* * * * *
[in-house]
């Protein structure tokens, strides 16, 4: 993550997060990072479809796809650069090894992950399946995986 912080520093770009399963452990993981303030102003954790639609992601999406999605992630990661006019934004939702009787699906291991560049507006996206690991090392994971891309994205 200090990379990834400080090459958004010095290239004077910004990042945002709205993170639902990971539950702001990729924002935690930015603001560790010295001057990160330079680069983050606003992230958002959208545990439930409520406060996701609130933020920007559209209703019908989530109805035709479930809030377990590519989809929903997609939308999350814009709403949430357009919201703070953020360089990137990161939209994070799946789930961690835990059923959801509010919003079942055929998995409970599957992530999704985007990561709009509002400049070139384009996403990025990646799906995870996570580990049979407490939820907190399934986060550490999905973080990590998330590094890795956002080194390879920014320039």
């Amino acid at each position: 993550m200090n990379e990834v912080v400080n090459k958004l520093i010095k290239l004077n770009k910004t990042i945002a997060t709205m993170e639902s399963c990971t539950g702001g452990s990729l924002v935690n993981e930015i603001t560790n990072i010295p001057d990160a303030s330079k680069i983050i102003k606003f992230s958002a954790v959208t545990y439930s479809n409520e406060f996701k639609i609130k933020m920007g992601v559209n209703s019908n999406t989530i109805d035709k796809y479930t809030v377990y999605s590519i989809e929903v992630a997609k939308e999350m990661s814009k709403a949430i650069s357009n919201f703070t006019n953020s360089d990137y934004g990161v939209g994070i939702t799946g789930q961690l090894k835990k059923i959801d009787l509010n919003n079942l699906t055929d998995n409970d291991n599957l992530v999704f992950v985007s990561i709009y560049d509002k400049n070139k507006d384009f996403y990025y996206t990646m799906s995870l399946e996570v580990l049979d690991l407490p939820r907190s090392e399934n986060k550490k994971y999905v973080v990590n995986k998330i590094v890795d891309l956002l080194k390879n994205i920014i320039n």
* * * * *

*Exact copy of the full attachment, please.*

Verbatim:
[in-house]
């Protein structure tokens, strides 16, 4: 993550997060990072479809796809650069090894992950399946995986 912080520093770009399963452990993981303030102003954790639609992601999406999605992630990661006019934004939702009787699906291991560049507006996206690991090392994971891309994205 200090990379990834400080090459958004010095290239004077910004990042945002709205993170639902990971539950702001990729924002935690930015603001560790010295001057990160330079680069983050606003992230958002959208545990439930409520406060996701609130933020920007559209209703019908989530109805035709479930809030377990590519989809929903997609939308999350814009709403949430357009919201703070953020360089990137990161939209994070799946789930961690835990059923959801509010919003079942055929998995409970599957992530999704985007990561709009509002400049070139384009996403990025990646799906995870996570580990049979407490939820907190399934986060550490999905973080990590998330590094890795956002080194390879920014320039």
């Amino acid at each position: 993550m200090n990379e990834v912080v400080n090459k958004l520093i010095k290239l004077n770009k910004t990042i945002a997060t709205m993170e639902s399963c990971t539950g702001g452990s990729l924002v935690n993981e930015i603001t560790n990072i010295p001057d990160a303030s330079k680069i983050i102003k606003f992230s958002a954790v959208t545990y439930s479809n409520e406060f996701k639609i609130k933020m920007g992601v559209n209703s019908n999406t989530i109805d035709k796809y479930t809030v377990y999605s590519i989809e929903v992630a997609k939308e999350m990661s814009k709403a949430i650069s357009n919201f703070t006019n953020s360089d990137y934004g990161v939209g994070i939702t799946g789930q961690l090894k835990k059923i959801d009787l509010n919003n079942l699906t055929d998995n409970d291991n599957l992530v999704f992950v985007s990561i709009y560049d509002k400049n070139k507006d384009f996403y990025y996206t990646m799906s995870l399946e996570v580990l049979d690991l407490p939820r907190s090392e399934n986060k550490k994971y999905v973080v990590n995986k998330i590094v890795d891309l956002l080194k390879n994205i920014i320039n």